As a wedding planner, you pretty much have to be able to take whatever comes at you and roll with it in order to make the wedding go smoothly. Some times that is easier said than done. Here’s a list of things no wedding planner ever wants to hear, but each of these really happened to me or a co-worker over the course of my career. 1. “You might want to call the courthouse because the groom for your wedding this weekend is already married. Here’s the case number.” That can cause quite a bit of stress a few days before the wedding. But more so for the bride than the wedding planner. Especially if this is news to the bride. Worked out really well for the former Mrs. though. He was willing to sign the papers and give her whatever she wanted to expedite the divorce. Timing is everything. 2. “The groom for this wedding is wanted by the FBI, and they plan to arrest him on the wedding day. But try and act natural.” Guess he should have used a fake name on the invite. Not exactly smart to print exactly where you’ll be and at what time if you’re wanted by the FBI. It was a bit nerve-wracking to have extra plain-clothes security on hand, but not as nerve-wracking as the large silver (i.e. bullet-proof) briefcase the father of the groom carried around all day. He wouldn’t let it out of his sight and wouldn’t put it down for anything. (Our source said later it was guns.) At the end of the day, both the bride AND the FBI got their man. 3. “You should have plastic cups in the bride’s dressing room.” This one sounds harmless enough, right? Well, until you know they wanted the plastic cup because the bride was having a hard time hitting the toilet with all those layers under her dress to hold out of the way. Turns out they used a glass candy dish that was sitting on a table in the dressing room. The mother of the bride was sure to mention that they washed it out really well in the bathroom sink and turned it upside down to dry. That’s real classy right there. Aside from the obvious WTF questions that arise with this one . . . I’m thinking the size of the hole in the toilet HAD to be a bigger and easier target than a small candy dish. Of course, someone held it to make it easier to hit. I’ve NEVER seen that on a list of Maid of Honor duties. And what if her bladder could hold more than the candy dish????? 4. “Is it possible to change the groom’s name on the contract but leave everything else the same?” Like, change his name as in a completely different groom and therefore a different name. Within a couple of months of the wedding day. With everything already booked and planned. Well, it’s a relatively easy change to make on the computer. But it speaks volumes about what kind of person you are, what this wedding will be like, and the statistical probability that this marriage will fail. 5. “My last wedding I had with you guys was great. Can we do all the same things we did last time? But let’s not tell my new bride I already did all this, okay?” Similar to #4, it’s relatively easy to do on this end, but it says a lot. 6. “I don’t think I can do this. I don’t want to marry him.” This would be awkward enough for a wedding planner during any point of planning someone’s wedding, but when I opened the door of the limo to escort the bride into the ceremony (where everyone else was already seated and all bridesmaids and groomsmen were already at the altar with the groom), it was more than a tad bit awkward. I don’t have the proper degrees or certificates on my wall to answer that question, but if you can ask it at that particular moment, that’s pretty much an answer in itself, dontcha think? (She went down the aisle. I think about her often and wonder how it all turned out.) 7. “Could you take a few pictures for me?” This one sounds harmless too, until you know that the bride asked the wedding planner this question while wearing only her veil and her heels. Maybe a garter. 8. “The power just went out.” Or “We missed the exit.” Or “I’m in the middle of a lake.” All three of these have been explained in an earlier post, but they had to make this list, so I rolled them into one to squeeze them in. 9. “The parents of the bride have decided that since they're paying for it, the bride is not allowed to make any decisions for the reception. They have asked me to share the information with you, but you can’t tell her what we discuss.” Awkward meeting with a catering manager when the bride (who hired you and signed your contract) is sitting right next to you when this is said. Family dynamics are wonderful to deal with when planning weddings. An equally awkward part of this catering meeting was the bride saying to me, “Can you at least make sure there is something on the menu I will eat?” (There wasn’t.) 10. This one requires a bit of set-up. The ceremony has started. The guests are all seated. The groom and his men are in place at the altar with the minister. The bridesmaids have all gone down the aisle. The maid of honor is headed toward the altar and I am headed over to the dressing room to get the bride so she can walk down the aisle. She is in the restroom. Says she may be a while. Says her stomach is upset. Not good news. I go back and motion for the organist to stall before starting the song for her big entrance. After what seems like an eternal pause, I head back over to the dressing room and ask if she is ready. And through the bathroom door I hear. . . “This is really embarrassing, but I’m holding up the dress with both hands, and I can’t reach to wipe.” You better believe I marched back over and got the Maid of Honor off the altar right quick-like. It probably made the groom nervous as hell after the long unexplained pause he just waited through, but there are just some things I don’t do for a bride.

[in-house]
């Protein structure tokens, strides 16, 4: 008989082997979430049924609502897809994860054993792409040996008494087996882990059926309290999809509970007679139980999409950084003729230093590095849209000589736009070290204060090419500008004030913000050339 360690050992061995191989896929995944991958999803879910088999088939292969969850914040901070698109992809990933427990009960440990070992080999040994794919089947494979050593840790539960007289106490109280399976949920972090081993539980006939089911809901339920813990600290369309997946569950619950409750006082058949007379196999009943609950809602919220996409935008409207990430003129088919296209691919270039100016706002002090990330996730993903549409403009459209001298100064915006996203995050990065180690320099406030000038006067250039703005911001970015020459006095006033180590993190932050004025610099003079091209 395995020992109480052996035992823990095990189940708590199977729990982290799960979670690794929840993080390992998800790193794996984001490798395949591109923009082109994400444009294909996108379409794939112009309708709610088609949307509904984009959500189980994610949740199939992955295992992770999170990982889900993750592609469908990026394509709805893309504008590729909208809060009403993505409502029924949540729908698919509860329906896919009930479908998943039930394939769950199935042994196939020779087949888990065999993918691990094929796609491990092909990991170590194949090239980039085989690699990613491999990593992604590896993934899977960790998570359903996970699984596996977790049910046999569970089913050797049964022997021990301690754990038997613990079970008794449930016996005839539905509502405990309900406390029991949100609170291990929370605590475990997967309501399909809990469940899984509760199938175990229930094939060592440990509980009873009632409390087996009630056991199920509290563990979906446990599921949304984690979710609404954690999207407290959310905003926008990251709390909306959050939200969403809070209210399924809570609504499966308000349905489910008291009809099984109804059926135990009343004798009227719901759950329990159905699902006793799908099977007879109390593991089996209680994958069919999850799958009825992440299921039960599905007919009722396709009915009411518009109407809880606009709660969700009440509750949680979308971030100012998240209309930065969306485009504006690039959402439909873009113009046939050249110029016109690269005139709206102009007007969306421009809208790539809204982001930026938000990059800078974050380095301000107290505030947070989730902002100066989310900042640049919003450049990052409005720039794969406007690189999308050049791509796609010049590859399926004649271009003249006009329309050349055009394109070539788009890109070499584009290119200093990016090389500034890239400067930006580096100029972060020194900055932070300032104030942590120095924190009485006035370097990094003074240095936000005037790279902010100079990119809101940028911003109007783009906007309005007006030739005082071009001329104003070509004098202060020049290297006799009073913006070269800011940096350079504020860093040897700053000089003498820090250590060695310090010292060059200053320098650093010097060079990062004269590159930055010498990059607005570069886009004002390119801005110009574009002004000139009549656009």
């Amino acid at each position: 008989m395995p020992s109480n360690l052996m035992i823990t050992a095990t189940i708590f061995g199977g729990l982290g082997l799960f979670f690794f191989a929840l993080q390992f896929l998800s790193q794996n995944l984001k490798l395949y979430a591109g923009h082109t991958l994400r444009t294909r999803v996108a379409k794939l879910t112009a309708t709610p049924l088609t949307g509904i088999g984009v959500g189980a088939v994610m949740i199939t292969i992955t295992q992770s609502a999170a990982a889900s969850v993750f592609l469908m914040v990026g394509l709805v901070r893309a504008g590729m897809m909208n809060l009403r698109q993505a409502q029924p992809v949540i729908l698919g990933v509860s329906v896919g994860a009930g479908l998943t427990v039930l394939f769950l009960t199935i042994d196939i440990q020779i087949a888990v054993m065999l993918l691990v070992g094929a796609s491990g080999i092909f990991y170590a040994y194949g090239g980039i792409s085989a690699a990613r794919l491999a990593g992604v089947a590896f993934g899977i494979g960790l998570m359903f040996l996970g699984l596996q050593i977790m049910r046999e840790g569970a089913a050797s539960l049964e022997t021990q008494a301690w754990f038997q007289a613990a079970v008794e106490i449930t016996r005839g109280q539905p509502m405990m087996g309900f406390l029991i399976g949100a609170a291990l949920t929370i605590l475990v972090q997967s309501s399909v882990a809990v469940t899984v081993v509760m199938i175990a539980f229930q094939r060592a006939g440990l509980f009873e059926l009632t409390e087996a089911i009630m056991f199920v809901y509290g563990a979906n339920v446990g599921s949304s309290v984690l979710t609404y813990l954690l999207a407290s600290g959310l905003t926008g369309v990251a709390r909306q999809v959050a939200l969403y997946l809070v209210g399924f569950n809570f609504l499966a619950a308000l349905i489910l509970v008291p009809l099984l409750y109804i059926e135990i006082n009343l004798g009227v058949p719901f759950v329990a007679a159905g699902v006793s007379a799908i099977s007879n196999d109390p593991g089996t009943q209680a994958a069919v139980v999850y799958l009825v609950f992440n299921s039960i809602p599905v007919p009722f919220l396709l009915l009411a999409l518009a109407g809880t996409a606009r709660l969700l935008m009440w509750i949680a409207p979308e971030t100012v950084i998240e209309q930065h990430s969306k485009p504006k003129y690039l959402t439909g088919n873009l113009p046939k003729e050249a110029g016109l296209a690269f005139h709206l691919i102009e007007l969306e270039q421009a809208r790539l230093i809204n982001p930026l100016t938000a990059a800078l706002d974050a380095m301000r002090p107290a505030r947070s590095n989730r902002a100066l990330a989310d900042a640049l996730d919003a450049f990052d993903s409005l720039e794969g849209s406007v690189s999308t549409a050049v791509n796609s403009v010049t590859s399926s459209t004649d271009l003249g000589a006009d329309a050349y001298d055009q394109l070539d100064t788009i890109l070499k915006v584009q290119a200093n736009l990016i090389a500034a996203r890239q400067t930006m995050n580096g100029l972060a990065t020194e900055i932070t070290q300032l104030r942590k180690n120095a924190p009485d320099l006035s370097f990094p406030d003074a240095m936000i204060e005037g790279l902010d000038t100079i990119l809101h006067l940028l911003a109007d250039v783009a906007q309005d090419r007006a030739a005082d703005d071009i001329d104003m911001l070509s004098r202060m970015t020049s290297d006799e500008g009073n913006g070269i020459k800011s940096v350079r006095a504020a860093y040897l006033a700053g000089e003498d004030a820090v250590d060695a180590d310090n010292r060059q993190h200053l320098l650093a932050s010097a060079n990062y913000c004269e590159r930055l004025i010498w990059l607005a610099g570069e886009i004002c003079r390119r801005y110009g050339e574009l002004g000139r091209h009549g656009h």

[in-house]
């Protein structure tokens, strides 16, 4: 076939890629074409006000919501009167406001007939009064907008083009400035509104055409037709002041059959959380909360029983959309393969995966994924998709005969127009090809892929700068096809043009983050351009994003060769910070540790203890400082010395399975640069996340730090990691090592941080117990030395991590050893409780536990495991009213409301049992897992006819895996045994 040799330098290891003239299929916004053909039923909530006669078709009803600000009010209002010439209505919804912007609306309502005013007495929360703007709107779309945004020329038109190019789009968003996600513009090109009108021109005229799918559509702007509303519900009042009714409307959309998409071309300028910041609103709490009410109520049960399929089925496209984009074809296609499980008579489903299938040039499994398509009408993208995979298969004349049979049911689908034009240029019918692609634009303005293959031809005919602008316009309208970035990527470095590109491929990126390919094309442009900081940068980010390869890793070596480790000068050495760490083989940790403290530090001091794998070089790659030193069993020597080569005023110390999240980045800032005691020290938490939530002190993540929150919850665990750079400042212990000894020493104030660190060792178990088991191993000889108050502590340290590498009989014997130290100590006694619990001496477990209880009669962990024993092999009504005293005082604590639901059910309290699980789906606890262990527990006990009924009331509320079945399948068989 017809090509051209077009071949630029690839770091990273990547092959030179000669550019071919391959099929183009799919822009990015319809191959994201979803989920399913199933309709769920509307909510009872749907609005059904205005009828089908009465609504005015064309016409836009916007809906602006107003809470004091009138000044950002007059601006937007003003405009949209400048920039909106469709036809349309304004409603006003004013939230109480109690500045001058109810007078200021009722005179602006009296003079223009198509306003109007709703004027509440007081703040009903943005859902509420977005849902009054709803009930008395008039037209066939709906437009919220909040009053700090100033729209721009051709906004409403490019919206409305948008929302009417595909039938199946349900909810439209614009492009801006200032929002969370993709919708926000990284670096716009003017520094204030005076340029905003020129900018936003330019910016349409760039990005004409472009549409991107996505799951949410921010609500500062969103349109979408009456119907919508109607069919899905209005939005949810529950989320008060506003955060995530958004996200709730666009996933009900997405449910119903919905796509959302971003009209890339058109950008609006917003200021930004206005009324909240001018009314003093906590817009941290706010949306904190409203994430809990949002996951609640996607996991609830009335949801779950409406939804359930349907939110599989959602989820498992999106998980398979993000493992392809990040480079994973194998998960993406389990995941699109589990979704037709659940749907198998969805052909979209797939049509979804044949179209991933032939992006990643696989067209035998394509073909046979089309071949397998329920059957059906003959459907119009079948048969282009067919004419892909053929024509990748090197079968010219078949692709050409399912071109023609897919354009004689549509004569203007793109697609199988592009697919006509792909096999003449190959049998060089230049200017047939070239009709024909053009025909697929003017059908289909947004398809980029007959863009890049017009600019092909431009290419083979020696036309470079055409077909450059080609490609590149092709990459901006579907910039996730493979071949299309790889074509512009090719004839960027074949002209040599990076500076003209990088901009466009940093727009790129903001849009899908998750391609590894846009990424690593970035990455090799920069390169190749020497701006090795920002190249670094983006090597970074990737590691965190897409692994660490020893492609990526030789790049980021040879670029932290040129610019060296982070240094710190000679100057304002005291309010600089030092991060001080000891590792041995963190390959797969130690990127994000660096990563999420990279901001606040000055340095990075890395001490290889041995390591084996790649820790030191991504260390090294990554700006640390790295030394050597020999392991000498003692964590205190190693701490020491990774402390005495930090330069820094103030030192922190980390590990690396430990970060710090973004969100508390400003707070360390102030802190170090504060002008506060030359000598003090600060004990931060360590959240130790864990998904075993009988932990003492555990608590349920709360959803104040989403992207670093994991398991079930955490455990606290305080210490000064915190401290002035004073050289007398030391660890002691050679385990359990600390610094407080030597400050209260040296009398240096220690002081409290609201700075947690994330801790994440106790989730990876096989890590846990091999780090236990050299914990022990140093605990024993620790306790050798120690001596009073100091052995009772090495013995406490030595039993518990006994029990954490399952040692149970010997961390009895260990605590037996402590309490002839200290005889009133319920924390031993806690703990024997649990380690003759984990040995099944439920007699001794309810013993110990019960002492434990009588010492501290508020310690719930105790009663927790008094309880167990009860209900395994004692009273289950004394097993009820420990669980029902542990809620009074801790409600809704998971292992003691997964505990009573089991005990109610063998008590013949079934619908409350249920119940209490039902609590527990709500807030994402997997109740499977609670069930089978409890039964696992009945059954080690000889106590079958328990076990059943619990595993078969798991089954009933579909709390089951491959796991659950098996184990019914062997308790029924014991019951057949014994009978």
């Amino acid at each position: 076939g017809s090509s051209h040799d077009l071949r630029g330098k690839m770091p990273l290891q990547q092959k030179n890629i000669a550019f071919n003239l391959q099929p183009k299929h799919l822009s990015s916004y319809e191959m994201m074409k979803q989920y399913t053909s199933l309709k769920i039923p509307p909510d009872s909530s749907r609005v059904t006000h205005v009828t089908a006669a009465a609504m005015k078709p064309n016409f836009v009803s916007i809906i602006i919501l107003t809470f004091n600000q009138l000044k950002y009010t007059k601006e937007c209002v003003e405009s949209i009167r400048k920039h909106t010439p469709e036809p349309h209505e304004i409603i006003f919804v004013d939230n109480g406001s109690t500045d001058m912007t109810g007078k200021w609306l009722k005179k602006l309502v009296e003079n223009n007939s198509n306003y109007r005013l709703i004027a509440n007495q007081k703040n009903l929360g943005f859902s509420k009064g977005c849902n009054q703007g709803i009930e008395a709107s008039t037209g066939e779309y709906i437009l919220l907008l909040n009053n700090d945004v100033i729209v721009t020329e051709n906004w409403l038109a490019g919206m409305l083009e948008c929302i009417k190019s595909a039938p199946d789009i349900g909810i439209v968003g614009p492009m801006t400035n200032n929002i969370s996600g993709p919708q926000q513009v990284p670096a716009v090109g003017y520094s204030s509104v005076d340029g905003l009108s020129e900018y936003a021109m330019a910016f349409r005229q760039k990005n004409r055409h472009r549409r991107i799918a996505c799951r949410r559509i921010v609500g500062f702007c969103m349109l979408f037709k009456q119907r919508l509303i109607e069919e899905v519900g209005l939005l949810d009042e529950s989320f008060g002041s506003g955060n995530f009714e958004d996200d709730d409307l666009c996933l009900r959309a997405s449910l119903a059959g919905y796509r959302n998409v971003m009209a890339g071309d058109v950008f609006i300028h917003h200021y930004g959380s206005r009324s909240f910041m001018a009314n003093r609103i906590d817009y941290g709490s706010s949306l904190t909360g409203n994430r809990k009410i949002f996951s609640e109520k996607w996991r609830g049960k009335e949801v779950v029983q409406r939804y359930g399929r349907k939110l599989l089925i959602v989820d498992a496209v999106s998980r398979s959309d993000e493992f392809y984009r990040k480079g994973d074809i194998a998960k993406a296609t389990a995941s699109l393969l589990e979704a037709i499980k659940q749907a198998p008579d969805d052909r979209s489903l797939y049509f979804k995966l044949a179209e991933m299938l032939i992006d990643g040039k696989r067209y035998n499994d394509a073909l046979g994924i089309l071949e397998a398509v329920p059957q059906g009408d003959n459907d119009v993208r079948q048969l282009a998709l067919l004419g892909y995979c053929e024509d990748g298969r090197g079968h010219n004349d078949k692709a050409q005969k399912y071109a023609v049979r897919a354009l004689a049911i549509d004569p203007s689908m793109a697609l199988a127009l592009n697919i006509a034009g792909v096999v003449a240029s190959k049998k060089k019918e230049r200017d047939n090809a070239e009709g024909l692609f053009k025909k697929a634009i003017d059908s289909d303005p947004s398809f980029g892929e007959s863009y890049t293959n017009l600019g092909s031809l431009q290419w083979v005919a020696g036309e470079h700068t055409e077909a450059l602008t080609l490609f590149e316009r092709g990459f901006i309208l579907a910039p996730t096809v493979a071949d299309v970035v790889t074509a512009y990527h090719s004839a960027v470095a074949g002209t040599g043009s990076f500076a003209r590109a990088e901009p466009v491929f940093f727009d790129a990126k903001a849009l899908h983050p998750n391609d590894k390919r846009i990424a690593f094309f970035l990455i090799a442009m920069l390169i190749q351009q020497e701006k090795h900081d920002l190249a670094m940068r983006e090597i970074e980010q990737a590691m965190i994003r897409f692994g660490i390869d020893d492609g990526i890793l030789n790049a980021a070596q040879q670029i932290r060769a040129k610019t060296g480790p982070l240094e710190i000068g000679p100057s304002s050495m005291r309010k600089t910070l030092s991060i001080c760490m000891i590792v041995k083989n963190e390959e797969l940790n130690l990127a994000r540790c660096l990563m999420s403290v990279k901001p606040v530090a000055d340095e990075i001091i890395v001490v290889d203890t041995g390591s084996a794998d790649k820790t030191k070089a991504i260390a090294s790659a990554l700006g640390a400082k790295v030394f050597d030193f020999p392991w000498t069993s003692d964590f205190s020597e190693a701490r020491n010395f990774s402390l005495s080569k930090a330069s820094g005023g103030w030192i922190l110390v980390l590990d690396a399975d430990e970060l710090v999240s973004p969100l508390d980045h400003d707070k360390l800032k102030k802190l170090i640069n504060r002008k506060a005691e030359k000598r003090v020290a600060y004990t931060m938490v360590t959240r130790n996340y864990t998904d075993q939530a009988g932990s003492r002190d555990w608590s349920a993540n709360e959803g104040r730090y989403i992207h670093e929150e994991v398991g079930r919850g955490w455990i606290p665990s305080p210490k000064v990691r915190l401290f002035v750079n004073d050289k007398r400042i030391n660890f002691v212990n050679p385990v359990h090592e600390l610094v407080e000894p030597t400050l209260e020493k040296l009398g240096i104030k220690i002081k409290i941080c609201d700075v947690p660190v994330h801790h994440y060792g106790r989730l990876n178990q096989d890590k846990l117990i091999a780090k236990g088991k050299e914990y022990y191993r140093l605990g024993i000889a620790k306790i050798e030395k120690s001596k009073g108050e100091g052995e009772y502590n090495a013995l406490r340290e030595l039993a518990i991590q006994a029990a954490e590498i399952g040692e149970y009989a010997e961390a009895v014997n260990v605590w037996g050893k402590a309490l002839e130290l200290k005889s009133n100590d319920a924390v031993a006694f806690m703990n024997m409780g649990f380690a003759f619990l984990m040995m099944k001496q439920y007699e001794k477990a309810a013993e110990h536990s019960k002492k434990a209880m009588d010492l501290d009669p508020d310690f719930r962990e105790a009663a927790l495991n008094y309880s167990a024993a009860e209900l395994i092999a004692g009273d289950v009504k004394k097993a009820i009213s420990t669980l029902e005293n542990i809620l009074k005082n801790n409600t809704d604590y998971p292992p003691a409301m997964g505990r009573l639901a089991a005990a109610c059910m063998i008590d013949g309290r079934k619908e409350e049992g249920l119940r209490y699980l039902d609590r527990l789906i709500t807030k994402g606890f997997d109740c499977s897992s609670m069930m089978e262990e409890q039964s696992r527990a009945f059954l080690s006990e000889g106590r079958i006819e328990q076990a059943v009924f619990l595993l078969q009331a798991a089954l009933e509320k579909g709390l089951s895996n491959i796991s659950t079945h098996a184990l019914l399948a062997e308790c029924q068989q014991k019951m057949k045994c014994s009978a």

People always say that being a wedding coordinator must be so much fun. And it can be. But it’s a strange position to be in. As the coordinator, I didn’t bake the cake; I didn’t play the music; I didn’t make the bouquets. But if anything went wrong, it was my responsibility. And if it all went right . . . well, sometimes that could work against me too. After all, there is no such thing as the perfect wedding. some brides can be less than charming, I did have weddings with great brides and grooms. Sometimes both families were just really nice people. The budget was ample and easy to work with. The vendors chosen were people who did quality work and were dependable, making my job easier. The couple’s ideas and themes were elegant and pretty. They actually cared if their guests enjoyed the event. And they were polite, respectful and genuinely appreciative of the work everyone was putting forth on their behalf. It would be like having everything you needed for planning the perfect wedding. And it could still all go to hell in a handbasket. Quickly. Continue reading "The Perfect Wedding Gone Haywire"
People always ask why I quit doing weddings. There wasn't just one reason. Part of it was that weddings just got out of hand. TV shows like Bridezilla and Platinum Weddings ruined them. Brides started to think they were supposed to yell , scream and stomp their feet to get what they were entitled to. Couples with a $7500 budget wanted $750,000 weddings, and they felt cheated if they couldn't have them. When you really think about it, every wedding is planned on a budget. Some budgets are just more generous than others. I always tried to get my brides to figure out what was most important to them; what was non-negotiable? What aspect of the wedding did she have to keep in the budget in order to make the day what she wanted it to be? It may be a certain photographer, an awesome band, or exotic flowers. A few had a dress or a cake that was the pinnacle of happiness. But usually if we could figure out the most important element for the day, then we could trim the budget elsewhere to make it come together. Of course, to do this, it helped if the wedding couple had some tiny little shred of common sense and decency. Something that was non-existent with a bride we’ll call “Toni”. Continue reading "Fried Chicken & Gravy on Satin"